On Oct. 12, Brandy Murphy Lee, an attorney licensed to practice law in Alabama, received a public censure from the Board of Professional Responsibility. Lee committed several violations of the Tennessee pro hac vice rules during her representation of a client to include: practicing before certain tribunals without permission or approval, filing pleadings without the signature of her local counsel, and practicing for a period in excess of two years after her pro hac vice status had expired. Lee has violated the Rules of Professional Conduct 3.4(c), disobedience of an obligation under rules of a tribunal; and 5.5, unauthorized practice of law.

Hamilton County attorney John R. Meldorf received a public censure from the Board of Professional Responsibility on Oct. 12. Meldorf represented a wife who was awarded attorney fees from her husband in the final decree of divorce. At the conclusion of the divorce, the wife owed Meldorf a small balance for his fees. The ex-husband subsequently filed bankruptcy and listed Meldorf as creditor instead of his ex-wife. Meldorf collected funds as a creditor from the bankruptcy trustee even though such funds were properly owed to his former client. He failed to promptly notify his former client upon receipt of such funds and paid himself fees owed by the former client without her knowledge or consent. He has violated the Rules of Professional Conduct 1.15(d) and (e), safekeeping
property.

On Oct. 12, Hamilton County attorney James Dimmett Purple received a public censure from the Board of Professional Responsibility of the Tennessee Supreme Court. Purple failed to diligently represent or adequately communicate with a client who had retained him in a quiet title action. He filed the quiet title action without naming essential parties and failed to amend the petition at the request of his client unless additional fees and costs were paid to him. He also filed pleadings that named parties in the style of the case when such parties were never included in the petition. Purple has violated the Rules of Professional Conduct 1.1, competence; 1.2, scope of representation; 1.3, diligence; 1.4, communication; and 3.3, candor toward tribunal.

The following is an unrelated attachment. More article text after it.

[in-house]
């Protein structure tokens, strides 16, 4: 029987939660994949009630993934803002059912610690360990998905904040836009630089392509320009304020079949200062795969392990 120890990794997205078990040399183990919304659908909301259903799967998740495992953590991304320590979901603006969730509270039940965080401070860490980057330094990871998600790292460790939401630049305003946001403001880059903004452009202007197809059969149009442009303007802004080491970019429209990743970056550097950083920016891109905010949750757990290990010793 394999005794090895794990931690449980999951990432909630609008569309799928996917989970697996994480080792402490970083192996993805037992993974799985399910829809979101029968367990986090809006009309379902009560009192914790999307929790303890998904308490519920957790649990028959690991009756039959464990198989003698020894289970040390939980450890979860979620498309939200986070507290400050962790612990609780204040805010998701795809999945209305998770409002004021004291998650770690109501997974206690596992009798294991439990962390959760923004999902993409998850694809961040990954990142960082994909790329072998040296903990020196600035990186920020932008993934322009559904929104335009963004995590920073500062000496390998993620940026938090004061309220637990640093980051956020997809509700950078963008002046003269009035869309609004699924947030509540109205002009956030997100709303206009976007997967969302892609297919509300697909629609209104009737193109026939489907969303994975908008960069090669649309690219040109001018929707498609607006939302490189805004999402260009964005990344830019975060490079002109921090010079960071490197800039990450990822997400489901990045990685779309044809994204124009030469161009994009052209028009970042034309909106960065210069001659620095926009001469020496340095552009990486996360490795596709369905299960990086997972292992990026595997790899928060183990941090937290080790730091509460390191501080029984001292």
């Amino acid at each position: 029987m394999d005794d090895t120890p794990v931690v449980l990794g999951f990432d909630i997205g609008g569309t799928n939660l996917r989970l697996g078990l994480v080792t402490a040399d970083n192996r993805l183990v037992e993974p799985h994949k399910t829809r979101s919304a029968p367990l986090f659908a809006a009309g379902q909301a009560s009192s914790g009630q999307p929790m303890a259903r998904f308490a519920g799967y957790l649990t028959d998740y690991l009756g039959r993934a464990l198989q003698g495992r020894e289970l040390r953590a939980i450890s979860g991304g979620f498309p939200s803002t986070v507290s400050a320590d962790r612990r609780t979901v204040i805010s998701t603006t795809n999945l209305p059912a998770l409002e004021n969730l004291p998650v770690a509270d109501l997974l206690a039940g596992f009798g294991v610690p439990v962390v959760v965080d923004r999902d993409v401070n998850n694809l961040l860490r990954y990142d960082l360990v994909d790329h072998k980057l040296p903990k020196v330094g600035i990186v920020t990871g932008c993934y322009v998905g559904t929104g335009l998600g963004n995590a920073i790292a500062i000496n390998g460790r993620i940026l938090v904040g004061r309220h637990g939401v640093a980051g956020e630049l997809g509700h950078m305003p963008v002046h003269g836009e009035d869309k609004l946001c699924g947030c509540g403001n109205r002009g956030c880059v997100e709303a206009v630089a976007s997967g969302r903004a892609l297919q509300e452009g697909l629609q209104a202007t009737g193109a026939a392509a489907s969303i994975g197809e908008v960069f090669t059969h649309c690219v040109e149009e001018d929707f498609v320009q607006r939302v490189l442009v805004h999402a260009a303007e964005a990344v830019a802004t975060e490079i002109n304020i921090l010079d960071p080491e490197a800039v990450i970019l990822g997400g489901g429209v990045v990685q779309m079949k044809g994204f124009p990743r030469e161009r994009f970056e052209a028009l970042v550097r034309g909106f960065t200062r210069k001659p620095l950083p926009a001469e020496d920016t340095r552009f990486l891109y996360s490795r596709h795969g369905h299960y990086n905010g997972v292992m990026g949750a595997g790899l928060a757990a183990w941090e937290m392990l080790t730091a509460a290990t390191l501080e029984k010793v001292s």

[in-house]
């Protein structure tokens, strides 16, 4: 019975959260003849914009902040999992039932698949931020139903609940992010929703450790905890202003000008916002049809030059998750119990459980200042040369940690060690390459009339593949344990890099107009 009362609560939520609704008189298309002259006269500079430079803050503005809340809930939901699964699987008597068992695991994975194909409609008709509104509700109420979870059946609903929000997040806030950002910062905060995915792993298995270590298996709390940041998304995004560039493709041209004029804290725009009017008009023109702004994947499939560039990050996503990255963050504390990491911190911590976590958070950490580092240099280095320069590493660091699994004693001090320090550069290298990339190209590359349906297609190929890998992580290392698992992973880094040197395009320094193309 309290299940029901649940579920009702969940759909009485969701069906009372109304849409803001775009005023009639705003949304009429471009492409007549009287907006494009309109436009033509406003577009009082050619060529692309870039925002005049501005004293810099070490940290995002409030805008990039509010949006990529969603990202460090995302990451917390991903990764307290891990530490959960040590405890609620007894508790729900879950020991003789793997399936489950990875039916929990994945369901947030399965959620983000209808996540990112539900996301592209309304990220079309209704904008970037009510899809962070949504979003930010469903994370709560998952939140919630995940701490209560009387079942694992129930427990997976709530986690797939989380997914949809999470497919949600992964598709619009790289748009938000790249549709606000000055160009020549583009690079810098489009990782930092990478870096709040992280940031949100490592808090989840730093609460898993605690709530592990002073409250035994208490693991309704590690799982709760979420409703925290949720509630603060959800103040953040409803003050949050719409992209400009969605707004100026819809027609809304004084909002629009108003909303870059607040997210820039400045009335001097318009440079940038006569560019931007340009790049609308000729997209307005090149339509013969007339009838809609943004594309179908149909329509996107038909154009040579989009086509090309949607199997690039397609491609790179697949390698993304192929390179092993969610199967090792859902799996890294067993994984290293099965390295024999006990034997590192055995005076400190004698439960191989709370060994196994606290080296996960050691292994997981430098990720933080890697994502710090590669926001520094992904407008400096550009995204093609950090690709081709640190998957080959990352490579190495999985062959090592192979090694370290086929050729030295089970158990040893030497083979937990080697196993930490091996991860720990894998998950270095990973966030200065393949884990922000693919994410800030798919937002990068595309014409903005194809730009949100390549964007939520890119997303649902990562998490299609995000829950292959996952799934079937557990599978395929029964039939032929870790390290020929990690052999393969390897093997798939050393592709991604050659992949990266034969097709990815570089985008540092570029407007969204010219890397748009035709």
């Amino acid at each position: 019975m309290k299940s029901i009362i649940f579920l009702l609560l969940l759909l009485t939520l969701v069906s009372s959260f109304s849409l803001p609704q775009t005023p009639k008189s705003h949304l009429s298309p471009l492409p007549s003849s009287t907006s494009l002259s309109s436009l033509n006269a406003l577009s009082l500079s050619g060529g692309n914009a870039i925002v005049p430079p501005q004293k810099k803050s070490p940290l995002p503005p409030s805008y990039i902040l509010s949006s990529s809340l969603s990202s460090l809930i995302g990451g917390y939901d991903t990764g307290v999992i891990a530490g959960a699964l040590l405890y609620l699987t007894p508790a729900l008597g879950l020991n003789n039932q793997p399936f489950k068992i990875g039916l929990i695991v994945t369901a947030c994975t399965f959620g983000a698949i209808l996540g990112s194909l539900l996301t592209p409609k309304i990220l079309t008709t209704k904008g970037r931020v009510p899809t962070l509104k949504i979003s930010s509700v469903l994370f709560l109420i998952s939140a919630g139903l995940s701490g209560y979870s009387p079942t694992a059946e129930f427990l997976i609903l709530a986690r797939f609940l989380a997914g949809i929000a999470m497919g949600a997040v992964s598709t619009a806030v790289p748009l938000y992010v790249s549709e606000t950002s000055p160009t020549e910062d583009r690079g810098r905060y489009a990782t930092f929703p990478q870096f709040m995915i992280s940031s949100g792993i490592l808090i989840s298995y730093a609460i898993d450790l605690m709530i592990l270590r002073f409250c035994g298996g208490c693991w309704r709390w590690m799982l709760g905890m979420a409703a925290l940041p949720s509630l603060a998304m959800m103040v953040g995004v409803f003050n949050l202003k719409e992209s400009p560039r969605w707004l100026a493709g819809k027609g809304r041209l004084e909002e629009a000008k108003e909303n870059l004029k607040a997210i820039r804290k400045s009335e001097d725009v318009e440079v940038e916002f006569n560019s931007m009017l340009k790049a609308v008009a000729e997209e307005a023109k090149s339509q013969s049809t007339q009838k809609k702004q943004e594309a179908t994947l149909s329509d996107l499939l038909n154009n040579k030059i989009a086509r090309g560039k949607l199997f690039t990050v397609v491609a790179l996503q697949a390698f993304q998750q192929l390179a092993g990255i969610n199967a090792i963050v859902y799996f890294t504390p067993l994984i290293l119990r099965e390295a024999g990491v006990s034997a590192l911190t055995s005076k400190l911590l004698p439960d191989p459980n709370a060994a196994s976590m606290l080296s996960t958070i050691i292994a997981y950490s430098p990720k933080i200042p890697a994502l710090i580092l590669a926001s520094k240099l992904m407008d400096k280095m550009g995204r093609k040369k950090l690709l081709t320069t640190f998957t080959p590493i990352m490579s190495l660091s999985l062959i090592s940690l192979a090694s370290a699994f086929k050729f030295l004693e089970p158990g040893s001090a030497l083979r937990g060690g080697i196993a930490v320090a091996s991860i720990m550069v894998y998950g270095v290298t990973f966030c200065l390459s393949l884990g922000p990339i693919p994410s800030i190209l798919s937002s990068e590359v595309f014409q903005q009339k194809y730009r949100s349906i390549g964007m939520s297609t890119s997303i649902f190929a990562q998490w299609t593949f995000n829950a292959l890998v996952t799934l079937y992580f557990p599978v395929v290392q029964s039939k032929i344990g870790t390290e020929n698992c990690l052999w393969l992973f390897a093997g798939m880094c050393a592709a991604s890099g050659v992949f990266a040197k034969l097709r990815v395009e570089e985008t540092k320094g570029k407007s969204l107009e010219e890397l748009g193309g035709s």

Shelby County lawyer Archie Sanders III received a public censure on Oct. 17 from the Board of Professional Responsibility. In July 2010, Sanders was hired to represent his client in a labor dispute against his former employer, but Sanders didn’t file a lawsuit until June 2013. Court records reveal that Sanders failed to respond to discovery requests for two years, and during that time took no action to move the case forward, thereby allowing his client’s case to needlessly languish. Sanders has violated the Rules of Professional Conduct 1.3, diligence; 1.4, communication; and 3.2, expediting litigation.

Bedford County lawyer Christopher P. Westmoreland received a public censure on Oct. 17 from the Board of Professional Responsibility. In one case, Westmoreland was found to have failed to have adequately communicated with a client in a change of custody case. He mailed his client a copy of a court order in the case, but the client did not receive it. Westmoreland did not resend a copy of the order for several months, despite requests from his client. In a separate case from March 2016, Westmoreland was hired to represent a client in a worker's compensation case. A few months later, Westmoreland intended to withdraw from the representation but did not do so. The court entered orders in July and September of 2016 ordering Westmoreland’s client to respond to discovery.  The client was not aware of these orders and the discovery was not completed. The case was dismissed as a discovery sanction in November 2016. Westmoreland is in violation of the Rules of Professional Conduct 1.4, communication; 1.3, diligence; 3.4(c), fairness to opposing party; and 8.4(d), prejudice to the administration of justice.

Suspended